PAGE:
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Free Testosterone

Does this test have other names?

Free T-index

What is this test?

This test measures the amount of unattached, or "free," testosterone in your blood.

Testosterone is a male sex hormone (androgen) that helps male features develop. Testosterone is made in the testes and the adrenal glands. It causes the changes that occur in boys during puberty. Testosterone helps hair and muscles grow. It also helps the penis and testes grow. Testosterone also causes a boy's voice to deepen. Men continue to make testosterone. It boosts sex drive and helps make sperm.

Women's ovaries also make small amounts of testosterone. It helps many organs and body processes in women.

The pituitary gland in your brain regulates the amount of testosterone your body makes. 

Most of the testosterone in your blood attaches to two proteins: albumin and sex hormone binding globulin (SHBG). Some testosterone is not attached to proteins, or free. Free testosterone and albumin-bound testosterone are also referred to as bioavailable testosterone. This is the testosterone that is easily used by your body.

If your healthcare provider suspects that you have low or high testosterone, he or she will first test total testosterone levels. This looks at all three parts of testosterone. The free testosterone can help give more information when total testosterone is low.

Both men and women can have health problems because of low or high levels of testosterone. Women with high levels of testosterone may have polycystic ovary syndrome (PCOS). This condition marked by infertility, lack of menstruation, acne, obesity, blood sugar problems, and extra hair growth, especially on the face.

Men with low levels of testosterone (hypogonadism) can lose their sex drive, have low energy, suffer bone loss, or become infertile. Testosterone levels in men drop as they age, but this not considered to be hypogonadism. The FDA currently recommends against treating men with low testosterone caused only by aging.

Why do I need this test?

You may have this test to find out whether a low sex drive is caused by a low level of testosterone. In recent years, healthcare providers have used testosterone therapy to treat both men and women with low sex drives.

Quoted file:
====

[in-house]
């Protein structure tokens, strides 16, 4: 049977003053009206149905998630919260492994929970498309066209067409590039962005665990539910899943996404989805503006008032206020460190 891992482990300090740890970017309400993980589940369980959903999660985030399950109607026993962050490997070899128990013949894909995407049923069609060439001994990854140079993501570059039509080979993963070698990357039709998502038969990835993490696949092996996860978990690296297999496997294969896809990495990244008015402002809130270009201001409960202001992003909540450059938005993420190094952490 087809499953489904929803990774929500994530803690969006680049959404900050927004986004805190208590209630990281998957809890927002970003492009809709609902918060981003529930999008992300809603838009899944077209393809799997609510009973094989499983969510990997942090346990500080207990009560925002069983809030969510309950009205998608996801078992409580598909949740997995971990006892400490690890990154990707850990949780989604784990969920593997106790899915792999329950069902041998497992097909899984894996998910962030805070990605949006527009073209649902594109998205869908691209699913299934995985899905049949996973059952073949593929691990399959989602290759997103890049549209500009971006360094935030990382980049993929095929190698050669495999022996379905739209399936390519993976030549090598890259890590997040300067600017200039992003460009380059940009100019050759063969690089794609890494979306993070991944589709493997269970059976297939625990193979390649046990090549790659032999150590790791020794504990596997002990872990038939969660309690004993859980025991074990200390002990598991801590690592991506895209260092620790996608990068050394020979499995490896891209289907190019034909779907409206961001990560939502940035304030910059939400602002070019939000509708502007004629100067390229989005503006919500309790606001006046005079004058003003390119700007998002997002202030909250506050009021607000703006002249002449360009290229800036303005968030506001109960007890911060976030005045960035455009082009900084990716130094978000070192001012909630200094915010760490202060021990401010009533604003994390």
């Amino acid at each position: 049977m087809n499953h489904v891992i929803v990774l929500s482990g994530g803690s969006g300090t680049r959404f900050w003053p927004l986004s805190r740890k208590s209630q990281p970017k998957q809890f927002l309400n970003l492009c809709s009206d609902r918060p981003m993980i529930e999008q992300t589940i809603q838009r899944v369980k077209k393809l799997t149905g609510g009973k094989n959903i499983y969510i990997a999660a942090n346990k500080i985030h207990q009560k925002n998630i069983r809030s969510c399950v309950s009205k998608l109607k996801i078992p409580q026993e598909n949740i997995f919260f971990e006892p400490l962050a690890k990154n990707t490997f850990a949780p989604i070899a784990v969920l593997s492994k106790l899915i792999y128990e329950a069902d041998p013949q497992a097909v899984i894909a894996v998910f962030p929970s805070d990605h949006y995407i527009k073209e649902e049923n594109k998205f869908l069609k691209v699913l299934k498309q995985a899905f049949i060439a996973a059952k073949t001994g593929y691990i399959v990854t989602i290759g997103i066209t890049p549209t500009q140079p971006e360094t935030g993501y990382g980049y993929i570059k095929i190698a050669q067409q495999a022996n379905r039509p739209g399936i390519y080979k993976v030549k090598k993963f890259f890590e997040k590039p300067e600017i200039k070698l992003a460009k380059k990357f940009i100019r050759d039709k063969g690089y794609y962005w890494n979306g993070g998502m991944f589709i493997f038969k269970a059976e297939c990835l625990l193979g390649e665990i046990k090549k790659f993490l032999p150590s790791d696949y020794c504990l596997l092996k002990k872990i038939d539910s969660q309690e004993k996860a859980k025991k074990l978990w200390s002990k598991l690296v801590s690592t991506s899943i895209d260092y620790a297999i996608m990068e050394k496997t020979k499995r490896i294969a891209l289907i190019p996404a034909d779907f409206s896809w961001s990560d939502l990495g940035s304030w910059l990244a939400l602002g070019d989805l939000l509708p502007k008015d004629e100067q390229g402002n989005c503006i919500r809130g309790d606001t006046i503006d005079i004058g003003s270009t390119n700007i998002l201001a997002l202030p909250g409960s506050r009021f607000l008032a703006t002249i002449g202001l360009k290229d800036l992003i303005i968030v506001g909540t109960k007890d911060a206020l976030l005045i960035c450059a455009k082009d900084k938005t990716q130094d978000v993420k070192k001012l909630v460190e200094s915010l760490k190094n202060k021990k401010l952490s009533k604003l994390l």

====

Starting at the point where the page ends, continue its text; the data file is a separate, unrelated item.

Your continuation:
The test is also ordered for men with andropause, or late-onset hypogonadism, a condition caused by decreased testosterone. Men with this condition may have:

  • Anemia

  • Depression

  • Decreased bone density

  • Lack of energy or fatigue

  • Loss of muscle mass

  • Poor concentration

  • Erectile dysfunction or inability to have an orgasm

  • Infertility

Men with HIV/AIDS may also have low testosterone levels. 

Signs and symptoms of high testosterone in women include:

  • Irregular or nonexistent menstruation

  • Excessive hair, especially on the face

  • Blood sugar imbalance

  • Infertility

  • Thinning hair

If you are a man and this test reveals your free testosterone is lower than normal, your healthcare provider may prescribe testosterone therapy. The FDA has not approved any testosterone drugs for women. 

What other tests might I have along with this test?

Men may have other tests, including:

  • Luteinizing hormone (LH), follicle-stimulating hormone (FSH), thyroid-stimulating hormone (TSH), and prolactin. These are all hormones produced by the pituitary gland.

  • Sperm analysis. This test counts the number of live sperm in the liquid that a man ejaculates. This test is often used to look for an infertility problem.

  • Testicular biopsy. This is a tissue sample from the testes.

  • MRI of the pituitary gland

Women may have other tests, including:

  • Androstenedione, total testosterone, and dehydroepiandrosterone sulfat (DHEA-S). These are other types of androgen hormones.

  • LH and FSH, TSH, and prolactin. These are all hormones produced by the pituitary gland.

  • Partial 21-hydroxylase deficiency evaluation. High-risk ethnic groups include Ashkenazi Jews. 

What do my test results mean?

Many things may affect your lab test results. These include the method each lab uses to do the test. Even if your test results are different from the normal value, you may not have a problem. To learn what the results mean for you, talk with your healthcare provider.

Results of this test are given in picograms per milliliter (pg/mL). Your level of free testosterone is normal if it is 0.3 to 2 pg/mL, or 0.1 to 0.3 percent of your total testosterone levels. 

How is this test done?

The test requires a blood sample, which is drawn through a needle from a vein in your arm. This test is usually done in the morning, because testosterone levels tend to be highest at that time. But you may need to have this test more than once, and at different times of the day, to confirm low testosterone levels. This is because your testosterone level can change from morning to evening and from day to day.

Does this test pose any risks?

Taking a blood sample with a needle carries risks that include bleeding, infection, bruising, or feeling dizzy. When the needle pricks your arm, you may feel a slight stinging sensation or pain. Afterward, the site may be slightly sore. 

What might affect my test results?

Drinking excessive amounts of alcohol can affect men's hormone levels. Conditions including obesity and diabetes can also affect men's testosterone levels.

For women, having certain health conditions, such as PCOS, can increase free testosterone. 

How do I get ready for this test?

You don't need to prepare for this test. But be sure your healthcare provider knows about all medicines, herbs, vitamins, and supplements you are taking. This includes medicines that don't need a prescription and any illicit drugs you may use.

Medical Reviewers:

  • Hanrahan, John, MD
  • Sather, Rita, RN